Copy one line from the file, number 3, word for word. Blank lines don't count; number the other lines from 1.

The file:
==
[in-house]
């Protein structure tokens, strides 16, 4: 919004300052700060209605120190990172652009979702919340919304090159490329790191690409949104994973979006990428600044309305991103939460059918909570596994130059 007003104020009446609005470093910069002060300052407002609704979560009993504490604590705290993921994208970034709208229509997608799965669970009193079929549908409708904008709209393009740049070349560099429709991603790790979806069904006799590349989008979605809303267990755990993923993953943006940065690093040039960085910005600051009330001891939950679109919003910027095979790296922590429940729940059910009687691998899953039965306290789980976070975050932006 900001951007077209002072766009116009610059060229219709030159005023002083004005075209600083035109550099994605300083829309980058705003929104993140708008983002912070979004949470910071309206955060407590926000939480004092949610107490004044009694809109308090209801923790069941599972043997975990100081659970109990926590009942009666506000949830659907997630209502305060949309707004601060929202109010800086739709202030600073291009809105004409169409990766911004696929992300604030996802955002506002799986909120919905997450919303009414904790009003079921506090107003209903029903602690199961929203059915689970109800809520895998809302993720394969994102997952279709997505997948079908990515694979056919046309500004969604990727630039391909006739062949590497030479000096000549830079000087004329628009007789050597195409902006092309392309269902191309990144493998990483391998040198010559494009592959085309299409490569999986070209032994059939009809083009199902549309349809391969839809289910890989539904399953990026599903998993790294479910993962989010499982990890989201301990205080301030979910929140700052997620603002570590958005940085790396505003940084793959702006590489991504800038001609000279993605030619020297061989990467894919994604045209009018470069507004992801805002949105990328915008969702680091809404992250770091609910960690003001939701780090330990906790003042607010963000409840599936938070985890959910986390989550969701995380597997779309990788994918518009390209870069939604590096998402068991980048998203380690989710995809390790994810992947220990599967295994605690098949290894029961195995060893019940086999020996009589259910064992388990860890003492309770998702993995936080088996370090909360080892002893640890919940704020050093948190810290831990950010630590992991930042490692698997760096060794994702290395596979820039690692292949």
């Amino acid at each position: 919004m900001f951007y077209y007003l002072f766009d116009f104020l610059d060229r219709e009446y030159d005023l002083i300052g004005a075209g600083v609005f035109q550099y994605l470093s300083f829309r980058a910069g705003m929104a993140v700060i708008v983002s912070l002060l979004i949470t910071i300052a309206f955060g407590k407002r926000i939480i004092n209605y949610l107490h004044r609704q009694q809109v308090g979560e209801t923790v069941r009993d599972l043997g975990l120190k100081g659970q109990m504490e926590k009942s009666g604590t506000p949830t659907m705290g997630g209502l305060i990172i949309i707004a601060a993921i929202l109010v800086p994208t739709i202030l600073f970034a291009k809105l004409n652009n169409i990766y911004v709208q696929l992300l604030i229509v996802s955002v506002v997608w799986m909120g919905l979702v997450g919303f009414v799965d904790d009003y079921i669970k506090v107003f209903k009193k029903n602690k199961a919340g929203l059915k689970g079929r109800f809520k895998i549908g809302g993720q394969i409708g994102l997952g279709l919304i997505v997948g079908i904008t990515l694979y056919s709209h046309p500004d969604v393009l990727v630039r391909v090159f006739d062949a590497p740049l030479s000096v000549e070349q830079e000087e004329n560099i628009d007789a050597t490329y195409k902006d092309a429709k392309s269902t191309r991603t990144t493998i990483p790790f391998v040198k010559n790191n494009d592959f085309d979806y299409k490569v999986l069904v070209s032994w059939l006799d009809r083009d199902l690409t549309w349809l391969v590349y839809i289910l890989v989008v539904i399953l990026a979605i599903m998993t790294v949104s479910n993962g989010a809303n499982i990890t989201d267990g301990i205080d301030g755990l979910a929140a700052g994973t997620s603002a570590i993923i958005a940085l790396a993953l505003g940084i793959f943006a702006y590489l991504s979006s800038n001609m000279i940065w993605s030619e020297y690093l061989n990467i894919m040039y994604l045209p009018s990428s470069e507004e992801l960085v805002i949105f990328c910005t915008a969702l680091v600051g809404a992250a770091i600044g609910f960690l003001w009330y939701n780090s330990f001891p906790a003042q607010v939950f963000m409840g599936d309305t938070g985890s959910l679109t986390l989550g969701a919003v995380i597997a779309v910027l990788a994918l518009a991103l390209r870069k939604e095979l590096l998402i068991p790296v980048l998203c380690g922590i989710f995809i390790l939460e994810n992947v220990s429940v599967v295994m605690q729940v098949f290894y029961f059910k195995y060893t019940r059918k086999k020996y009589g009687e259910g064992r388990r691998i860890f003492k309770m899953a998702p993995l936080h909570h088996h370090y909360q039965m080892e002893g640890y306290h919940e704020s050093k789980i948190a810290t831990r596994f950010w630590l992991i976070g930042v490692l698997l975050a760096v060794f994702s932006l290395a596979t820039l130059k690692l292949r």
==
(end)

């Amino acid at each position: 919004m900001f951007y077209y007003l002072f766009d116009f104020l610059d060229r219709e009446y030159d005023l002083i300052g004005a075209g600083v609005f035109q550099y994605l470093s300083f829309r980058a910069g705003m929104a993140v700060i708008v983002s912070l002060l979004i949470t910071i300052a309206f955060g407590k407002r926000i939480i004092n209605y949610l107490h004044r609704q009694q809109v308090g979560e209801t923790v069941r009993d599972l043997g975990l120190k100081g659970q109990m504490e926590k009942s009666g604590t506000p949830t659907m705290g997630g209502l305060i990172i949309i707004a601060a993921i929202l109010v800086p994208t739709i202030l600073f970034a291009k809105l004409n652009n169409i990766y911004v709208q696929l992300l604030i229509v996802s955002v506002v997608w799986m909120g919905l979702v997450g919303f009414v799965d904790d009003y079921i669970k506090v107003f209903k009193k029903n602690k199961a919340g929203l059915k689970g079929r109800f809520k895998i549908g809302g993720q394969i409708g994102l997952g279709l919304i997505v997948g079908i904008t990515l694979y056919s709209h046309p500004d969604v393009l990727v630039r391909v090159f006739d062949a590497p740049l030479s000096v000549e070349q830079e000087e004329n560099i628009d007789a050597t490329y195409k902006d092309a429709k392309s269902t191309r991603t990144t493998i990483p790790f391998v040198k010559n790191n494009d592959f085309d979806y299409k490569v999986l069904v070209s032994w059939l006799d009809r083009d199902l690409t549309w349809l391969v590349y839809i289910l890989v989008v539904i399953l990026a979605i599903m998993t790294v949104s479910n993962g989010a809303n499982i990890t989201d267990g301990i205080d301030g755990l979910a929140a700052g994973t997620s603002a570590i993923i958005a940085l790396a993953l505003g940084i793959f943006a702006y590489l991504s979006s800038n001609m000279i940065w993605s030619e020297y690093l061989n990467i894919m040039y994604l045209p009018s990428s470069e507004e992801l960085v805002i949105f990328c910005t915008a969702l680091v600051g809404a992250a770091i600044g609910f960690l003001w009330y939701n780090s330990f001891p906790a003042q607010v939950f963000m409840g599936d309305t938070g985890s959910l679109t986390l989550g969701a919003v995380i597997a779309v910027l990788a994918l518009a991103l390209r870069k939604e095979l590096l998402i068991p790296v980048l998203c380690g922590i989710f995809i390790l939460e994810n992947v220990s429940v599967v295994m605690q729940v098949f290894y029961f059910k195995y060893t019940r059918k086999k020996y009589g009687e259910g064992r388990r691998i860890f003492k309770m899953a998702p993995l936080h909570h088996h370090y909360q039965m080892e002893g640890y306290h919940e704020s050093k789980i948190a810290t831990r596994f950010w630590l992991i976070g930042v490692l698997l975050a760096v060794f994702s932006l290395a596979t820039l130059k690692l292949r």